Born in a notebook and shared with the world. Eva & The Perrin Fontanas are an uplifting mix of soul, singer songwriter and funk deeply rooted in lyricism. Designed to make you feel good and engage your mind.
Jacqueline Lewis LangstonMSEd @Soulfully Yours Music… letthemusicplayon.
Posted by Soulfully Yours Music on Thursday, 13 April 2017
Soulfully speaking… it has been said that Music is the universal language and singing presents opportunities to bring family, friends and other cultures together to capture priceless moments
Local live sophisticated soulful sounds of music/singing.
A little something extra to make your Themed Social Event or Wedding memorable.
Creative Atmosphere of Nostalgia- Romance and Sense of Occasion.
Freedom for musicians is an international cooperative for musicians to share and cross promote each other’s work. In our Facebook group you can promote your gigs, products and
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What Freedom for Musicians can do for you:
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That’s the equivalent of everyone in the country playing 1,036 tracks, or almost three continuous days of music, on sites like Apple Music and Spotify.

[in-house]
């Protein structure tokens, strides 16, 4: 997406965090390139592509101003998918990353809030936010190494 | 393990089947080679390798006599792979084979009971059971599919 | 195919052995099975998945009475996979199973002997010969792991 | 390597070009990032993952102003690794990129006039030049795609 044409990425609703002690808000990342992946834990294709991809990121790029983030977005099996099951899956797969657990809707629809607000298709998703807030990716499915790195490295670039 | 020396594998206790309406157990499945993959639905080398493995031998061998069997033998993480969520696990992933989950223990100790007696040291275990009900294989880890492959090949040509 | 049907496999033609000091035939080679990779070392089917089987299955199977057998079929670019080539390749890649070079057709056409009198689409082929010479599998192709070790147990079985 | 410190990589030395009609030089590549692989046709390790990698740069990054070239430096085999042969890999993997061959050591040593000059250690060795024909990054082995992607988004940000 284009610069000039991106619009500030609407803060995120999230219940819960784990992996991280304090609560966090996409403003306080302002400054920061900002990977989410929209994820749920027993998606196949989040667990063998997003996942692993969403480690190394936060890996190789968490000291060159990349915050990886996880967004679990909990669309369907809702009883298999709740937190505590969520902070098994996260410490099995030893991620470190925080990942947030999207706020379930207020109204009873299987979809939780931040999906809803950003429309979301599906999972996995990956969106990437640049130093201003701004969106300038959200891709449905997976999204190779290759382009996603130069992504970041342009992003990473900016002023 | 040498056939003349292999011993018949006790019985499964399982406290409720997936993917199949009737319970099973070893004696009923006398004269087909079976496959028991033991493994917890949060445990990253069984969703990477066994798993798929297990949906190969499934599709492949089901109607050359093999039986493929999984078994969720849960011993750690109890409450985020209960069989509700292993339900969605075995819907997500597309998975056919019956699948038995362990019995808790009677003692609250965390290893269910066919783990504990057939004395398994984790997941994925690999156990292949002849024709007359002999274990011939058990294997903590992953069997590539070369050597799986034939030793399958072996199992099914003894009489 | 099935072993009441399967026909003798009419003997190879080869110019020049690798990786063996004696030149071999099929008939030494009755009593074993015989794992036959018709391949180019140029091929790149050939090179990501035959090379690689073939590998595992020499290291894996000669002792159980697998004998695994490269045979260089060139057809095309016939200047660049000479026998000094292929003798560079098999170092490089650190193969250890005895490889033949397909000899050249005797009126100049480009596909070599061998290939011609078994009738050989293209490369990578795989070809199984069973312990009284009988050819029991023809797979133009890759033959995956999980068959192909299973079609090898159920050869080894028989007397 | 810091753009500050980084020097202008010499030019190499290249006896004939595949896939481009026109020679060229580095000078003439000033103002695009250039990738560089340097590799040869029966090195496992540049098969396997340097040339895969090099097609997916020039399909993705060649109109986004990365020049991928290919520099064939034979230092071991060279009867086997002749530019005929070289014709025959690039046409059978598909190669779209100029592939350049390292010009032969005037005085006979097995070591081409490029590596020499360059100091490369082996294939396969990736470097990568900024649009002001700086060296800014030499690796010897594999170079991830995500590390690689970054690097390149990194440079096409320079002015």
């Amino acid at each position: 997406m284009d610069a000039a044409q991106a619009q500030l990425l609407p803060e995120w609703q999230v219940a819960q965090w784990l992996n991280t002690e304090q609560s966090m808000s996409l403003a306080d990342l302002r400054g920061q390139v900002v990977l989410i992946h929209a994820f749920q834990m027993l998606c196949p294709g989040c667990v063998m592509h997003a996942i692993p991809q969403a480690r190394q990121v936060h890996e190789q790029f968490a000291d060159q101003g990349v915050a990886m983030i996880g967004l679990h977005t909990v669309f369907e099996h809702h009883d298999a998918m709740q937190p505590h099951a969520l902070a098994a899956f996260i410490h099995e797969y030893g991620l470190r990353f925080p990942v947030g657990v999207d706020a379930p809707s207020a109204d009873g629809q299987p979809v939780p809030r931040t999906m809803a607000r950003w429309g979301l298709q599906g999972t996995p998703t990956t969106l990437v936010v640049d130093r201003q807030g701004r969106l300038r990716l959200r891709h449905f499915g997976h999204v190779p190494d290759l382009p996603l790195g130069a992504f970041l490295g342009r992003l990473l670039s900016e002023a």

Most of those songs were apparently by Ed Sheeran – who had four of the Top 10 biggest-selling singles of the year.
Trade body the BPI says streaming now accounts for more than half (50.4%) of all music consumption in the UK.
The figure is up from 36.4% last year – with a record 1.5 billion streams served in one week last December.
To put that in context, we are now streaming more songs in a single week than we did in the first six months of 2012.
If anything, though, the BPI is actually underplaying the success of streaming, as it relies on data from the Official Charts Company, which does not currently count music played on YouTube towards its figures.
It has been estimated that if YouTube was included, the number of streams accessed by music fans in the UK would double.
|Most-streamed artists of 2017|
|1) Ed Sheeran|
|3) Little Mix|
|5) The Weeknd|
|6) Calvin Harris|
|8) Kendrick Lamar|
|10) Post Malone|
Overall, sales of music generated £1.2 billion for the UK economy last year, according to the Entertainment Retailers Association.